Saturday, April 12, 2014

Linwood Barclay - The Accident - Book Review

           The story starts out in a ominous way. Two women are shopping for knockoff pocketbooks in Chinatown and stumble on to something that causes them to be murdered. On the surface, it’s hard for me to belive that knock off pecketbooks could be part of a murder but Barclay takes this unusual murder and turns it into a nich thriller. 

             Much of the story focuses on Glen Barber. He the owner of a construction business that’s fallen on hard times. Then he learns that his wife has been killed in an automobile accident and the reason was becauseshe was asleep at the wheel because she was drunk. If that isn’t enough, the family that had victims in the accident is out to sue Glen for millions of dollars as lawyers would do because he wasn’t taking responsibility for his wife’s problems. 

             Barber has his own questions about what happened to his wife. It seemed out of character for Sheila to be drunk at any time, much less behind the wheel of the car. With all the problems cropping up for Glen, he is determined to find the truth at any cost.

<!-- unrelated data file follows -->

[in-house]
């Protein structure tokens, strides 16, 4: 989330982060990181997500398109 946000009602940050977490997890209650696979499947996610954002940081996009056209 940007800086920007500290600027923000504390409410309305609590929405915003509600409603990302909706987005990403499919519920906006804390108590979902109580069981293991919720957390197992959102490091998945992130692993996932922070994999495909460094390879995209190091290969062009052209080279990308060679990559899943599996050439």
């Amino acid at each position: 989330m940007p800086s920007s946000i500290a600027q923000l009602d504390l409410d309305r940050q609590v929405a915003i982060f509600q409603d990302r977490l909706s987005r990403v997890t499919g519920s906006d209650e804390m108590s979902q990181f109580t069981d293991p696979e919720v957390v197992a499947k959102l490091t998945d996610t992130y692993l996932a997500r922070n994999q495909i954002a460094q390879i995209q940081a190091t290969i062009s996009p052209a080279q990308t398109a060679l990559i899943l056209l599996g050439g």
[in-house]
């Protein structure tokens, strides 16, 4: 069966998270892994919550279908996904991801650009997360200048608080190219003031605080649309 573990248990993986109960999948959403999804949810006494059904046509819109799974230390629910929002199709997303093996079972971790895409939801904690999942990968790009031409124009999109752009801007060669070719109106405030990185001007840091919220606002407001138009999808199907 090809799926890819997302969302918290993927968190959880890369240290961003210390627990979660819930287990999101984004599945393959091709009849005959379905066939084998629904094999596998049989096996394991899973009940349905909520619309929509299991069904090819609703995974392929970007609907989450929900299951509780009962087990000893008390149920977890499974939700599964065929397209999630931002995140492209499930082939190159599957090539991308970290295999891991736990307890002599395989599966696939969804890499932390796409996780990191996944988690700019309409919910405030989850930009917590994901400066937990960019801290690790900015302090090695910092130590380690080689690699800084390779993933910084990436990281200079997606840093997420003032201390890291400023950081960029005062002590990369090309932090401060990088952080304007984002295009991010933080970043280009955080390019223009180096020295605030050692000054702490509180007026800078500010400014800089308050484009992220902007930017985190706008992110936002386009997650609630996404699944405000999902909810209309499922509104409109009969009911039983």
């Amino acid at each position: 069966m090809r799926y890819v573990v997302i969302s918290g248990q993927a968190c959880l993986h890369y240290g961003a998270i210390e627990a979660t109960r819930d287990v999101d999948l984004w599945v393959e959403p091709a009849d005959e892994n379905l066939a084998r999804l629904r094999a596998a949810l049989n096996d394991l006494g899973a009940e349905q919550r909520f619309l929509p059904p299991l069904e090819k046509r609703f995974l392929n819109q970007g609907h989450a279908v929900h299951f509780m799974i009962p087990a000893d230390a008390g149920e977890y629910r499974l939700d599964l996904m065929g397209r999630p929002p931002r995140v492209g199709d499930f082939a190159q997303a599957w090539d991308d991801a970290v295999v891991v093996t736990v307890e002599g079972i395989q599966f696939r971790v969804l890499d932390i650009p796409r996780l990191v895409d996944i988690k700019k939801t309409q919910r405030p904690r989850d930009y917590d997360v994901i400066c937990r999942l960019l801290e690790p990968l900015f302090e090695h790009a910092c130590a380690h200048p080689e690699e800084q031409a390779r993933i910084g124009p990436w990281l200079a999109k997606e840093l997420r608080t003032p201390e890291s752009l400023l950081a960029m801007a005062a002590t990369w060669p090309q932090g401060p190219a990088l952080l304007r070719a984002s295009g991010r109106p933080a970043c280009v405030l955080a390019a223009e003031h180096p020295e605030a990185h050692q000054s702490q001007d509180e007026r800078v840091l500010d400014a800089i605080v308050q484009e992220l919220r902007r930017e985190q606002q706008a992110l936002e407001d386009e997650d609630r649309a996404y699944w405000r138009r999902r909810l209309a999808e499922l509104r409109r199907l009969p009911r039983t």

If there is one thing you can say about Barclay, he can create characters that can drive the story and make it a page turner. He really doesn’t need a plot here since he’s capturing a town in Connecticut with people who have fallen on hard times and are doing whatever they can to make money, whether it’s in knockoff drugs or prescription drugs that you can get over the internet, but in this case, the neighbors have it. 

               Barclay manages to capture Barber as a family man, now having the burden of taking care of his daughter without his wife while trying to keep her safe from the neighbors and the children from school. If that isn’t enough, Sheila’s mother, who never got along with Barber, wants to do whateever she can to have control of her grandaughter, even it it means that she can take her away from her father. 

                All this leads to nothing but twists and turnes in The Accident as Barclay moves the story along with this character driven story. Making Barber the protagonist only makes this story more believable throughout the very surprising twists and turns that bring this novel to a great conclusion. 

               Whether you want to call this a character driven literary thriller, it’s a great novel that Barclay has crafted. It’s a story that is unpredicatable, believable, disturbing, and most of all, worth five stars. 

Ron Hummer

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